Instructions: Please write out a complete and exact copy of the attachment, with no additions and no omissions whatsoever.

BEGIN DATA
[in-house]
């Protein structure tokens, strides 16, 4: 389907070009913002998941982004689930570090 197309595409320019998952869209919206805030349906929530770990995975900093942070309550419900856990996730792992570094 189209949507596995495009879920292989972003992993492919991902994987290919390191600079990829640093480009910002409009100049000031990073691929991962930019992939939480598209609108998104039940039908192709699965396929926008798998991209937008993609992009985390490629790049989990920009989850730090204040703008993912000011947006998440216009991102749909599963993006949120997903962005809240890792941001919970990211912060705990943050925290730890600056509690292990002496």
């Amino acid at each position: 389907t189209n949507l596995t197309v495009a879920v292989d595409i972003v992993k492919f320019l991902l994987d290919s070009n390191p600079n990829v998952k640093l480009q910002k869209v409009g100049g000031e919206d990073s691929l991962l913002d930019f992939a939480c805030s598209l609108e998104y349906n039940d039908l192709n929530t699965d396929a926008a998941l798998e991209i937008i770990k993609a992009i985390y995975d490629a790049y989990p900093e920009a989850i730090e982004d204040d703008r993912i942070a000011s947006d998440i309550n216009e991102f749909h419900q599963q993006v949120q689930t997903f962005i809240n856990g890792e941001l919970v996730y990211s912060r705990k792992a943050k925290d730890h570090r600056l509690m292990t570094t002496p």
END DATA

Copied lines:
[in-house]
């Protein structure tokens, strides 16, 4: 389907070009913002998941982004689930570090 197309595409320019998952869209919206805030349906929530770990995975900093942070309550419900856990996730792992570094 189209949507596995495009879920292989972003992993492919991902994987290919390191600079990829640093480009910002409009100049000031990073691929991962930019992939939480598209609108998104039940039908192709699965396929926008798998991209937008993609992009985390490629790049989990920009989850730090204040703008993912000011947006998440216009991102749909599963993006949120997903962005809240890792941001919970990211912060705990943050925290730890600056509690292990002496």
């Amino acid at each position: 389907t189209n949507l596995t197309v495009a879920v292989d595409i972003v992993k492919f320019l991902l994987d290919s070009n390191p600079n990829v998952k640093l480009q910002k869209v409009g100049g000031e919206d990073s691929l991962l913002d930019f992939a939480c805030s598209l609108e998104y349906n039940d039908l192709n929530t699965d396929a926008a998941l798998e991209i937008i770990k993609a992009i985390y995975d490629a790049y989990p900093e920009a989850i730090e982004d204040d703008r993912i942070a000011s947006d998440i309550n216009e991102f749909h419900q599963q993006v949120q689930t997903f962005i809240n856990g890792e941001l919970v996730y990211s912060r705990k792992a943050k925290d730890h570090r600056l509690m292990t570094t002496p």